“Store closures are down a bit—I don’t have final figures, but hope to run another survey sometime to finalize it,” said Rowe.

As brick and mortar sales at tea merchants slipped over the precipice, online sales increased but not uniformly. An updraft enabled Amazon to glide to the bottom with a year-over-year increase of 34% in tea sales, totaling $29 million for the 52 weeks ending in May, according to Hinge Global. Walmart generated an unexpected $4 billion during the first quarter, up 4% over the same period compared to the previous year. The company announced it intends to become a “omnichannel” business. During the past year Walmart consolidated its online and physical store operations and is focused on expanding e-commerce rather than building new stores.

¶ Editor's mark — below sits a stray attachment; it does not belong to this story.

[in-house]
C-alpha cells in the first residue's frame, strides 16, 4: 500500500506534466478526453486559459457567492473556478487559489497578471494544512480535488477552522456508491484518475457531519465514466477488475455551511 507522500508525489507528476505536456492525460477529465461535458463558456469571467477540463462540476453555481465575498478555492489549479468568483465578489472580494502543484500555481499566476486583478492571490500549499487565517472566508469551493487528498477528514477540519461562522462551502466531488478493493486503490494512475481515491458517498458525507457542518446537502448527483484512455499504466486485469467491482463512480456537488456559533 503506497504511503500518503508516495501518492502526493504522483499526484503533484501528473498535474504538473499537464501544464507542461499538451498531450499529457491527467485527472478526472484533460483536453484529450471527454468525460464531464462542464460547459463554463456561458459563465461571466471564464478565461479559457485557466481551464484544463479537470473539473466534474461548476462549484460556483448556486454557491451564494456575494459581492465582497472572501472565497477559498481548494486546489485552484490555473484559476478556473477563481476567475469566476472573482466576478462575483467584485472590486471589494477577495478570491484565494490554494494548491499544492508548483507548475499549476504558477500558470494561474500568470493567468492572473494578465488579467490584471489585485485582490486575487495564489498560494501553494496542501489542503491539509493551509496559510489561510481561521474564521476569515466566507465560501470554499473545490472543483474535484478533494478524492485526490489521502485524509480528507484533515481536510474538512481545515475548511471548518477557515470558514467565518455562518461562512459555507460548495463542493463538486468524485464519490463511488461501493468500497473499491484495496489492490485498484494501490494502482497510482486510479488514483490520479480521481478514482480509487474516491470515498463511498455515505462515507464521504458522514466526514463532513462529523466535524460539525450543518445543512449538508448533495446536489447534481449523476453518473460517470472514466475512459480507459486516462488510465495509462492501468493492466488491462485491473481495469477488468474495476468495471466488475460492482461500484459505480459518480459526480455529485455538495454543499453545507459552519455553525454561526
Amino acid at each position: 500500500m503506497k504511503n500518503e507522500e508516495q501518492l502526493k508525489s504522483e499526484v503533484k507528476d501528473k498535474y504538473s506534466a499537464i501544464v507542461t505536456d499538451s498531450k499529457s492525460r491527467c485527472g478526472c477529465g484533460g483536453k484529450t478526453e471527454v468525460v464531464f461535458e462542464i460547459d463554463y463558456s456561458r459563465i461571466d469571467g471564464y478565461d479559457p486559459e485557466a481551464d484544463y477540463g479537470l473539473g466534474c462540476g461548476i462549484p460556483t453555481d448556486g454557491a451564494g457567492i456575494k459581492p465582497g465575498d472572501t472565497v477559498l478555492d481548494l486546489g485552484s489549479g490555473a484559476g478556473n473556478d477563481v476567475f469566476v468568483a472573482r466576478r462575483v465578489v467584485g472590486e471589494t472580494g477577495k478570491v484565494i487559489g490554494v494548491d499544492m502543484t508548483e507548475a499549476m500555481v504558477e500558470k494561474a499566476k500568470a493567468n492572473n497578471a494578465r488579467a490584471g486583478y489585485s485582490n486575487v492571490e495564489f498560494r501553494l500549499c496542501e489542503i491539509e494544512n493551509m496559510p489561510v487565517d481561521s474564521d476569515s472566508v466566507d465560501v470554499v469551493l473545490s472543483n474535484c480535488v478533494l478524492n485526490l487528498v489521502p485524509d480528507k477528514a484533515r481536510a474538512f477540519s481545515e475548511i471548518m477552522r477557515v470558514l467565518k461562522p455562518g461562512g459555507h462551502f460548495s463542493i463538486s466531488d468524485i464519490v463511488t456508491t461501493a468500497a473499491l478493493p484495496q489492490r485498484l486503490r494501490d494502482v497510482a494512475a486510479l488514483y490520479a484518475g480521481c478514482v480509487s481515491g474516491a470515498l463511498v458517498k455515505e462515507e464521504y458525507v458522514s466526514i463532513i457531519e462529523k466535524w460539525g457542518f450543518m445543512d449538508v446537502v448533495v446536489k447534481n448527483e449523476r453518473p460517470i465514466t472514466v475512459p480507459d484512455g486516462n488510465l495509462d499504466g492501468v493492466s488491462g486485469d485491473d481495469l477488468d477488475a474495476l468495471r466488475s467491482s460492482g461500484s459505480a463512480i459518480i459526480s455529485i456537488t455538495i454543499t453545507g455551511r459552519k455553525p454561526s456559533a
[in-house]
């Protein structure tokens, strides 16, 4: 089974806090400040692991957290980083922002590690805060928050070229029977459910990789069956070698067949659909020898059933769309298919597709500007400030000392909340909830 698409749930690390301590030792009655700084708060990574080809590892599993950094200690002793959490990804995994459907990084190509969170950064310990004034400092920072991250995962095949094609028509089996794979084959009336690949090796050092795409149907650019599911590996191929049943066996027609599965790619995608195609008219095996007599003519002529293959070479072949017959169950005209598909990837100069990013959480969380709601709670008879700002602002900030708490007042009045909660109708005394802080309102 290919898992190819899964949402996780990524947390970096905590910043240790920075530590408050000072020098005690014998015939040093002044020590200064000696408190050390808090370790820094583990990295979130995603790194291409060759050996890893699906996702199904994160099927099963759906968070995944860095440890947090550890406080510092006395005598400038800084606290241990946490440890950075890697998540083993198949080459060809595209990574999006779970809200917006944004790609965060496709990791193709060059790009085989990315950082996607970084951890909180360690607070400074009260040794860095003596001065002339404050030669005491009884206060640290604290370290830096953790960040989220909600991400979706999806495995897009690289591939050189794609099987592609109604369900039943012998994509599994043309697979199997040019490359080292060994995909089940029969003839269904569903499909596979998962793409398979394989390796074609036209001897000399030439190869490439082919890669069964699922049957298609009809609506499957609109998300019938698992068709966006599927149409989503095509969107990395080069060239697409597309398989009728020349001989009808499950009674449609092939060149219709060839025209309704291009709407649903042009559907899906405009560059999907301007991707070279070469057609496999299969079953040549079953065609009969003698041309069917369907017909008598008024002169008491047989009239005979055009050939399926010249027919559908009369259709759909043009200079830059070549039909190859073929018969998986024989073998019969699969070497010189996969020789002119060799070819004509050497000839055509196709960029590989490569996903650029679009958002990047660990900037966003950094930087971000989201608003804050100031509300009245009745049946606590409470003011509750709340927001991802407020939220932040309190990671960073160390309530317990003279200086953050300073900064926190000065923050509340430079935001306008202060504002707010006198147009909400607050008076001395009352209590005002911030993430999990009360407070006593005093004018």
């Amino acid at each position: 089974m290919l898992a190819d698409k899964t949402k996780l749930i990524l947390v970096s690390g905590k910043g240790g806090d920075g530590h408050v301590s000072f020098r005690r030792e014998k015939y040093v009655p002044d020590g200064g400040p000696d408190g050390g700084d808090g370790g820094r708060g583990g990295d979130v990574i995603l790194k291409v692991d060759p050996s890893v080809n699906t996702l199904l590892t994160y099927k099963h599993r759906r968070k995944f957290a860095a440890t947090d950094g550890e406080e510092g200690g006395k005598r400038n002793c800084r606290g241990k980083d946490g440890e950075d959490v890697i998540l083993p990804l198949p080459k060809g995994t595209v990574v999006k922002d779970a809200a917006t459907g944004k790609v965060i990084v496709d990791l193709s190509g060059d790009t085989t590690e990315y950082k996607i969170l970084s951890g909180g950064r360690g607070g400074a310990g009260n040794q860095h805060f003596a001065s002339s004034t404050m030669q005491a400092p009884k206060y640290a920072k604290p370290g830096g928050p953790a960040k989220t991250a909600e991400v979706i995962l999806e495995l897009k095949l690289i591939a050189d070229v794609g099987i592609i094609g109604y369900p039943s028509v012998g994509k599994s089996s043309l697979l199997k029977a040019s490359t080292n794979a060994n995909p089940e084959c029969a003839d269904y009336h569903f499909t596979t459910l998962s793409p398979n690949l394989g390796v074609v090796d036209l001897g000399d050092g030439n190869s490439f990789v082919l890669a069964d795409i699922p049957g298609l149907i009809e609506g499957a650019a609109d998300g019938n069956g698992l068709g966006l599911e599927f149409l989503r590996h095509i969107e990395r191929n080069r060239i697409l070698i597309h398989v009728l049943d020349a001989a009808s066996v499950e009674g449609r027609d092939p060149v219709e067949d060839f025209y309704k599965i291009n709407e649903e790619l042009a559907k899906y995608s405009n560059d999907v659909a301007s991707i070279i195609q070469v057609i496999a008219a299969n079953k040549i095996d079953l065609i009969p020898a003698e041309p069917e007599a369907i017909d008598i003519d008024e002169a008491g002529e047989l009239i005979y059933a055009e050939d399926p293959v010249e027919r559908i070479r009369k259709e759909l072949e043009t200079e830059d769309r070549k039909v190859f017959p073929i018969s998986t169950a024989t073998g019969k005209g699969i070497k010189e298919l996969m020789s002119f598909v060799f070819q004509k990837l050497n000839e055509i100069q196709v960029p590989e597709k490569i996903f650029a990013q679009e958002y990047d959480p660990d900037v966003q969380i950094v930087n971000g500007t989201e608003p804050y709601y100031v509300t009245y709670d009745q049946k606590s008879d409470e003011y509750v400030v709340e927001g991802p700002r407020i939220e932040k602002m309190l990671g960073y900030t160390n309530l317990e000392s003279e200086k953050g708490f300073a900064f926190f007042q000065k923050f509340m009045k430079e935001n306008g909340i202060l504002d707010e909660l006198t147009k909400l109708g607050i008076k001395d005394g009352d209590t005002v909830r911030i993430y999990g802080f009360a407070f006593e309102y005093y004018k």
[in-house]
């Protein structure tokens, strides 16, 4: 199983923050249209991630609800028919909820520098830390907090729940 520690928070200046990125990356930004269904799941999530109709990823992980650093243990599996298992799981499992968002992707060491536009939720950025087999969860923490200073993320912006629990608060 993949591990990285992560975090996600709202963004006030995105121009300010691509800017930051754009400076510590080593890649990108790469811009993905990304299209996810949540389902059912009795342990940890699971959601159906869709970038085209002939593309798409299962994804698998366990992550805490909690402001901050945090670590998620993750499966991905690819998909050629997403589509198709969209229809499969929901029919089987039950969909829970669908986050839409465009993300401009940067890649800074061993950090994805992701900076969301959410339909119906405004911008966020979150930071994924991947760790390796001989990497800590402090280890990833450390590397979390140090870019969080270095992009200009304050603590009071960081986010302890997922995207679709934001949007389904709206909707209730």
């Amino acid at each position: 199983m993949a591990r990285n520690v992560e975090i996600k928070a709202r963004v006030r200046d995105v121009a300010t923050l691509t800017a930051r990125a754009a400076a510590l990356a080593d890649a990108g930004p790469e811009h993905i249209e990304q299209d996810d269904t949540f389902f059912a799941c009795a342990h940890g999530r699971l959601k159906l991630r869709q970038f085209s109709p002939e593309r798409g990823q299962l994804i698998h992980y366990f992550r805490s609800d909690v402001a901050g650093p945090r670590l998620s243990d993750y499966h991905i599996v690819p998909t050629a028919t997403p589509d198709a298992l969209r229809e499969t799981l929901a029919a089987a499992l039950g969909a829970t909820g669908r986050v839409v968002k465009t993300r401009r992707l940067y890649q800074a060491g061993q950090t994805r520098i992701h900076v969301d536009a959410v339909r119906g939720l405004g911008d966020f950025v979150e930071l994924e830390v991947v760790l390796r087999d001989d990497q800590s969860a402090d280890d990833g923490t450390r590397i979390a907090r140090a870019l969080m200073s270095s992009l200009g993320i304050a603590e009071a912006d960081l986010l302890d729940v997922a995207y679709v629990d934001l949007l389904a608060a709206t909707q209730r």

Amazon and Walmart are the exceptions amid a pandemic that devastated the retail sector. While customers ordered groceries online and had food delivered, very few tea ventures had time to deploy a Plan B. DAVIDsTEA, headquartered in Montreal, Canada, in March closed 231 locations eliminating $12.1 million in second quarter sales. Sales for the three months ended May 2 declined 27.3% to $32.2 million. Wholesale and online revenue climbed $9.3 million to $17.0 million. Online sales reflect the trend identified by Rowe at Sinensis Research: specialty tea buyers online remain loyal to their local tea shop whether in a mall or downtown.